The Drug Testing Back Story That Led To Louisiana’s Zilpaterol Positives – And Hope For The Future - Horse Racing News | Paulick Report

The Drug Testing Back Story That Led To Louisiana’s Zilpaterol Positives – And Hope For The Future

The recent rash of zilpaterol positives in Louisiana Quarter Horse racing left a lot of outsiders scratching their heads. Since February of this year, a total of 21 trainers have gotten 49 positives for the substance, a Class 2 drug that is only approved by the Food and Drug Administration for use in cattle. It's not the first time zilpaterol has been found in racehorses; its use in beef cattle is primarily weight and muscle gain, which could be attractive to trainers expecting to bulk up a horse. At a recent meeting of the Louisiana State Racing Commission, two of the trainers facing years-long suspensions blamed the positives on the use of a supplement advertised to build muscle mass.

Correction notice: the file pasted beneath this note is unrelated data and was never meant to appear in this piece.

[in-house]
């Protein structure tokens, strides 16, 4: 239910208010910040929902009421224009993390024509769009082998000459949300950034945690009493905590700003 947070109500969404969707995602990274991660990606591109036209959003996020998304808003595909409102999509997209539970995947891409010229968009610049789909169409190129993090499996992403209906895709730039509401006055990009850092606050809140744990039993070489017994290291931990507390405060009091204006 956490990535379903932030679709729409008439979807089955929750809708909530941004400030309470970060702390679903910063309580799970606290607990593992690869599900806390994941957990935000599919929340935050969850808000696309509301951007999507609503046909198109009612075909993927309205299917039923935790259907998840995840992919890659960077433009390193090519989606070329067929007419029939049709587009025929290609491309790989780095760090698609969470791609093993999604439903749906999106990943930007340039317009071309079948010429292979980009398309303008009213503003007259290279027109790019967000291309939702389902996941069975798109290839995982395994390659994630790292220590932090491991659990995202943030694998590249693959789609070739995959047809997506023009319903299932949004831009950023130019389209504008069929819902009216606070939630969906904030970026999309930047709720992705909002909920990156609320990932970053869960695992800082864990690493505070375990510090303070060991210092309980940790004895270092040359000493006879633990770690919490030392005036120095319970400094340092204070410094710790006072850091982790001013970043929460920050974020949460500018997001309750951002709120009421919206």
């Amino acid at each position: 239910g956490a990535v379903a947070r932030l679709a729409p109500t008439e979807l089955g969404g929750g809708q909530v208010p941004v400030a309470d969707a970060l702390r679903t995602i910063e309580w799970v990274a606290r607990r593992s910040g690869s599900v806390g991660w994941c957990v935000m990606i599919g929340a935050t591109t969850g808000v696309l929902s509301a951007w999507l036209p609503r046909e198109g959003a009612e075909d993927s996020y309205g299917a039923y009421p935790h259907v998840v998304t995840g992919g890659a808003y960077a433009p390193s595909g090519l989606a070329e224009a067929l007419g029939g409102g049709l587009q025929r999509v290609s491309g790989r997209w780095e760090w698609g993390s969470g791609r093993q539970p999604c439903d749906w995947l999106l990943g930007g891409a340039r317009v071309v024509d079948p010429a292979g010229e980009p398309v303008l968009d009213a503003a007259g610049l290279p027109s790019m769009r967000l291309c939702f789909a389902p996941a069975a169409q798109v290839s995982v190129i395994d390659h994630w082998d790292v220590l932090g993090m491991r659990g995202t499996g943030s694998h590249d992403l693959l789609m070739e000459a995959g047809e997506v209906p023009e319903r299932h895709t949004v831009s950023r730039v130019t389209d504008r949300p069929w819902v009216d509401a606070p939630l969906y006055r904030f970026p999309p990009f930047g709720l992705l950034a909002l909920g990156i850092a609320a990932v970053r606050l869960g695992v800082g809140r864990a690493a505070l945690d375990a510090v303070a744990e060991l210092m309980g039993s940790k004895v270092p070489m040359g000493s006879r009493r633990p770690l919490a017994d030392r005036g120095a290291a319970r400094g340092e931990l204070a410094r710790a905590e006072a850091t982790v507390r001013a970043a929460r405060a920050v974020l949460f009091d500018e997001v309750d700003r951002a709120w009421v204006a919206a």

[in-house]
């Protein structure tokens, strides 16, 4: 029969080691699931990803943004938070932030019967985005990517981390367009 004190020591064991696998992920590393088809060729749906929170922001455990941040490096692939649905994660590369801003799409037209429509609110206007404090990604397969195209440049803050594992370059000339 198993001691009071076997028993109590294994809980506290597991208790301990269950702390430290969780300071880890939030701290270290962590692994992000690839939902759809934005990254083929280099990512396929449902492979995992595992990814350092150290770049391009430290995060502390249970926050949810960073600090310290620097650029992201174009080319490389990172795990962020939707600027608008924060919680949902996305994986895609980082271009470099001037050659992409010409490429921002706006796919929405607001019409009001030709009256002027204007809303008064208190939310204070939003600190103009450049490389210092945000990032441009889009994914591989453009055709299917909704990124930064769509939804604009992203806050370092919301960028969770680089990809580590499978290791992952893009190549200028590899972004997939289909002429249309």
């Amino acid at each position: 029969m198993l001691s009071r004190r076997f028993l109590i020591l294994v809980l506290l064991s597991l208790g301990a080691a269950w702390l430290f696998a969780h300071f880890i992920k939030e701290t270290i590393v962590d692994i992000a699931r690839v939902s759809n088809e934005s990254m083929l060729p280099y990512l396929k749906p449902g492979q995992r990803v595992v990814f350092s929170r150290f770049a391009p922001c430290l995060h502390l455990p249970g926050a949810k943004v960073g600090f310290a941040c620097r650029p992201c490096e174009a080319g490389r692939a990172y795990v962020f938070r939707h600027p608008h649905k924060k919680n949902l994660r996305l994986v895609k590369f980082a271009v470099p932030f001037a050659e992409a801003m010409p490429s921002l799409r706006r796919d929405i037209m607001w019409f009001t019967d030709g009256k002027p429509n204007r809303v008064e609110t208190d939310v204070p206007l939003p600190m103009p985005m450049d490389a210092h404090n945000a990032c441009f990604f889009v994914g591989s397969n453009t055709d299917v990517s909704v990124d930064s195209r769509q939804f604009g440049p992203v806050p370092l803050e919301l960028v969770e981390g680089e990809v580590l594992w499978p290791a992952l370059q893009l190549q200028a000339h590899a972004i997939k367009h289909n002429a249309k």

Eddie Guidry, attorney for trainer Lanny Keith, said after the meeting that he believed use of such a supplement had been going on for a long time on the backstretch, maybe as long as three years.

So what changed?

In late 2021, the Louisiana Quarter Horse Breeders Association board began hearing concerns from its members about integrity of racing in the state. According to LQHBA executive director Bruce Salard, there were rumors about possible use of a new synthetic performance-enhancing medication that could not be detected in testing. Salard and the LQHBA board decided to conduct a fact-finding mission.

Ahead of the Louisiana Million Futurity in December, Salard asked the commission whether the two organizations could collaborate on additional testing of the split samples from the race.